Computers have cut-and-paste functions. So does right-wing historical memory. Eventually, the articles, op-eds, press briefings and speeches now rehearsing these fantasies about Iraq will be complemented by books, and the holes in their reasoning will be big enough to march a combat division through. The contradictions, between them and among them, will be embarrassing to any but the conservatives desperate to embrace them. But embrace them they will, just as they have embraced a recent batch of right-wing revisionist Vietnam books--titles like Unheralded Victory, The Myth of Inevitable U.S. Defeat in Vietnam, Stolen Valor and Lost Victory. Their arguments used to be limited to a rarefied coterie of disillusioned veterans and right-wing propagandists. Now they've gone mainstream, in the Republicans' desperate attempts to justify Iraq.
Giuliani recently wrote in Foreign Affairs, "Then, as now, we fought a war with the wrong strategy for several years. And then, as now, we corrected course and began to show real progress.... But America then withdrew its support." Whereupon, said President Bush, veritably completing the thought in his August speech before the Veterans of Foreign Wars, "the price of merica's withdrawal was paid by millions of innocent citizens whose agonies would add to our vocabulary new terms like 'boat people,' 're-education camps' and 'killing fields.'"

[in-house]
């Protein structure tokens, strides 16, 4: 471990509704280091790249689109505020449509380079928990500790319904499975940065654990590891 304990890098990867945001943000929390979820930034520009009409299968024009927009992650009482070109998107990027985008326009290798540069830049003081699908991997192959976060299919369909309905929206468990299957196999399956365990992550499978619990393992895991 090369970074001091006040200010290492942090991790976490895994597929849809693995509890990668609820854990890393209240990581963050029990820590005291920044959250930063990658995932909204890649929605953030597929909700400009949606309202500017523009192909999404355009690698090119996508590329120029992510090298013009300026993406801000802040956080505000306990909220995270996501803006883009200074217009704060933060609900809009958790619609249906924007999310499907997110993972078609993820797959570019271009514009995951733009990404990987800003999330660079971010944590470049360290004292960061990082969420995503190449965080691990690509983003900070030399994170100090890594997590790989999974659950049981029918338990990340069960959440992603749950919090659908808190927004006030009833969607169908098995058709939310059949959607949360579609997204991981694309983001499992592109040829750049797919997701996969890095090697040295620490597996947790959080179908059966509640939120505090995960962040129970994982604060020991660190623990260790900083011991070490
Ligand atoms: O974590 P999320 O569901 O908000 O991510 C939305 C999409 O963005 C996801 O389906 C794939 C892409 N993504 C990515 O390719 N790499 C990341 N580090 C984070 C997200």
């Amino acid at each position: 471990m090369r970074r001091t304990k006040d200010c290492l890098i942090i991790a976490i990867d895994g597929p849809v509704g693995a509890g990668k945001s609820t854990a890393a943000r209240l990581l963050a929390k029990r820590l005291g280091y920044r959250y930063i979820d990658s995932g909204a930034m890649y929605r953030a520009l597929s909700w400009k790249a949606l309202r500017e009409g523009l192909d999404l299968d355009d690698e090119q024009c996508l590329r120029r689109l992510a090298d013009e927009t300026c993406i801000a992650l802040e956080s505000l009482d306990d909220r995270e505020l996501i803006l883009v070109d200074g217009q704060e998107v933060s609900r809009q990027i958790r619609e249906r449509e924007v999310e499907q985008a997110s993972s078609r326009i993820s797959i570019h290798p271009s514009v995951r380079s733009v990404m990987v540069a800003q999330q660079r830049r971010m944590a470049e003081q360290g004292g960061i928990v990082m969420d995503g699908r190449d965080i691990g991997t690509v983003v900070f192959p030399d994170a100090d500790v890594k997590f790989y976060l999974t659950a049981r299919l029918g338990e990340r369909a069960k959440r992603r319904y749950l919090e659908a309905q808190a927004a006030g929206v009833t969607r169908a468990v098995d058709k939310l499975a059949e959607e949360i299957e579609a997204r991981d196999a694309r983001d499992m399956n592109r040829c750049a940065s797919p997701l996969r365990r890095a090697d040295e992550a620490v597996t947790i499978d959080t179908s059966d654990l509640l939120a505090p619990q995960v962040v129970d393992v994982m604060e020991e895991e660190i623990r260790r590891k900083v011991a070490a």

The revisionists' books on Iraq will achieve the same thing these specious arguments do for Vietnam: therapy and propaganda. Their readers will say, Someone has finally told the truth. And yes, those quislings on the left really did foul everything up. That's what they're saying about the two books I have before me, two of the most respectable examples of the Vietnam para-literature, both published by mainstream presses and written by historians of considerable industry. Let us read them. It will better prepare us for what we can soon expect on Iraq. It will better prepare us for when bad arguments are used to justify the next generation's wars. more....
Monday, October 01, 2007
The Nation has a new article with new examples of this common observation. Rick Perlstein: